Knoxville, Tennessee , United States
Feb 08, 2019 08:32pm
|Info||Tripp Says Faith And Character Key In Governor's Race |
by Melissa Elkins
posted June 17, 2002
Photo by Melissa Elkins
GOP Gubernatiorial candidate Rev. Bob Tripp told the Pachyderm Club Monday he is proud the Republican Party is vocal about matters of faith.
The Rev. Bob Tripp, former pastor of Second United Methodist Church in Knoxville and current Republican candidate for Governor, said on Monday that he is proud that his political party is vocal about matters of faith.
"As a United Methodist minister, I am glad that the Republican Party can lift up the name of our Creator," Tripp told Pachyderm club members at the Loft on Monday.
He may not always agree with his opponents in the governor's race, but Tripp said he has made friends with the other candidates. And, he said he still hopes to see a biblical truth played out on election day.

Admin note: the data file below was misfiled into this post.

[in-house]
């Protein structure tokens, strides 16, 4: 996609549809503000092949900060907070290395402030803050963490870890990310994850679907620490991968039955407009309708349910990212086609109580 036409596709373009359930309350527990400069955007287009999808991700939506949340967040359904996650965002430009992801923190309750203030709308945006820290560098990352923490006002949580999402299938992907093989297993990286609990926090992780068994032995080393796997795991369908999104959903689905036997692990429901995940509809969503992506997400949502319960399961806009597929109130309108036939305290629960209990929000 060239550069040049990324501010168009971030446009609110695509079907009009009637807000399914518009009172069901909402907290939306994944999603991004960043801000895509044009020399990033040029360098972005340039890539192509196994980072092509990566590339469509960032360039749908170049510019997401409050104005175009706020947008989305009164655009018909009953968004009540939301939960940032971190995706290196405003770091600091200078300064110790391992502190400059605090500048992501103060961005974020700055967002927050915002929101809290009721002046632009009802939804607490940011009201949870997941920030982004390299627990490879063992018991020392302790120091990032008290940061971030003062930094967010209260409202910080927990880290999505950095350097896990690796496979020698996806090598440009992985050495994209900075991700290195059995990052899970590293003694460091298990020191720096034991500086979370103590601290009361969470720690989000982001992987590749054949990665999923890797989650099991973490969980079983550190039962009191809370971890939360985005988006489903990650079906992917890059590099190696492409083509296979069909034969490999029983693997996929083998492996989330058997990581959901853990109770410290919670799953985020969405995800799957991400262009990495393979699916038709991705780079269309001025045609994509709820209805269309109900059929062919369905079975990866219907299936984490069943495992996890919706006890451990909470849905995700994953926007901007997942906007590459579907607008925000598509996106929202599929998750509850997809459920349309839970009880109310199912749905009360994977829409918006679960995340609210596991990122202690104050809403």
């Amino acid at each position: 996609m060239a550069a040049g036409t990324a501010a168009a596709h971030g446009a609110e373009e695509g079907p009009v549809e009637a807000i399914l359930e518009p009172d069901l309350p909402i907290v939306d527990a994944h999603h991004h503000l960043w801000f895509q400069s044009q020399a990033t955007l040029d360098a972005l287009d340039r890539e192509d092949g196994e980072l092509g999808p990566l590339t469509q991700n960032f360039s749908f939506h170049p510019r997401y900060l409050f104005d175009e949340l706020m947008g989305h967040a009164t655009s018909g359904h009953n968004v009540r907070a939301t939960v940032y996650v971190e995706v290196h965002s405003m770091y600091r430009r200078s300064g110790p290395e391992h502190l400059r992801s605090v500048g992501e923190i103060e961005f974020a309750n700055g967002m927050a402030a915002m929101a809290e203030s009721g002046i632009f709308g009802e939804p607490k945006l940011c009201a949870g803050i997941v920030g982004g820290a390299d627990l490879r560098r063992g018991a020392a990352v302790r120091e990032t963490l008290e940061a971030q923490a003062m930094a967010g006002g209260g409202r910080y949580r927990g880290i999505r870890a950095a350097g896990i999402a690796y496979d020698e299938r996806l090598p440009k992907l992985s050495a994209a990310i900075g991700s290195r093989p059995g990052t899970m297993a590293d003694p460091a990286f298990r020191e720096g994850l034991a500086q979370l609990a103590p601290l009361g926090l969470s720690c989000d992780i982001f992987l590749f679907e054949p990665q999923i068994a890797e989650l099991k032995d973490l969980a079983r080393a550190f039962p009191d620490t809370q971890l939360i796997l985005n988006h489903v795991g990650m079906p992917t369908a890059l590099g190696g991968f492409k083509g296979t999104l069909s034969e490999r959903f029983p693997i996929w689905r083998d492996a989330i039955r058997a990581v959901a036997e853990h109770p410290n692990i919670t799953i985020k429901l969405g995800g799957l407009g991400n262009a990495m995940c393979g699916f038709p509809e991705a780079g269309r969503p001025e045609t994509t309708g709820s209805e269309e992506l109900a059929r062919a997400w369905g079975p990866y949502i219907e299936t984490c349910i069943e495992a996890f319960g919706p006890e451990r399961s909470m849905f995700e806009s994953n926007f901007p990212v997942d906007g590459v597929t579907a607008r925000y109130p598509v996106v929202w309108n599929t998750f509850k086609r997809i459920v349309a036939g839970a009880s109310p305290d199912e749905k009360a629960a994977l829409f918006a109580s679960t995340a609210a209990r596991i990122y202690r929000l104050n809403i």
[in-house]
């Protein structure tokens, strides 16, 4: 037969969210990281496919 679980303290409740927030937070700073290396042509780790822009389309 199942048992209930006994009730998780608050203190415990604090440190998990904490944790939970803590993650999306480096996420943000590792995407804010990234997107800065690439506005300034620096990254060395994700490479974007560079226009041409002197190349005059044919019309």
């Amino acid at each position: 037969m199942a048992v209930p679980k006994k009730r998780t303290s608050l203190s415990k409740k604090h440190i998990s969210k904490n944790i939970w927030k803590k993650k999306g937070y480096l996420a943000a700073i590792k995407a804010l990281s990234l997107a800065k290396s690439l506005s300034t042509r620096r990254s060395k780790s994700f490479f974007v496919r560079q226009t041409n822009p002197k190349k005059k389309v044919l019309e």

"I hope that the first will become last in this election. My name is last on the ballot, and if it is God's will, I hope that I will become first," he said.
The Knoxville native was accompanied by his wife Kerry and his two children, Andrew and Ashley, to the club meeting.
"I am a political newcomer. I do not have the experience that some of the other candidates have, but I have been called by God to enter this election. I will not back down," Tripp said.
Tripp further said there were three reasons that led him to the decision to run for governor. First, he said that God called him. Second, the Republican party loves God, and he respects that. Third, he received a word from God, and words mean something to him.
Tripp said that the distinguishing factor that separates him from the other candidates in this year's governors race is that he has no intention of getting into a mudslinging match with his opponents.
"Not only is mudslinging a reflection on myself and my family, but it is also a reflection on the United Methodist Church. I will not disrespect the church in that way," Tripp said.
The kind of candidate that God is looking for, according to Tripp, is a warrior that embraces the commandment to love God and neighbor.
"I don't have all the answers," Tripp said, "but the truth is, neither do the other candidates."
Tripp asked the gathered club members to identify some of the defining issues in this election. The crowd's answers included government spending and investing, as well as taxes and education.
"I agree with half of that," Tripp responded, "but I think it will come down to character."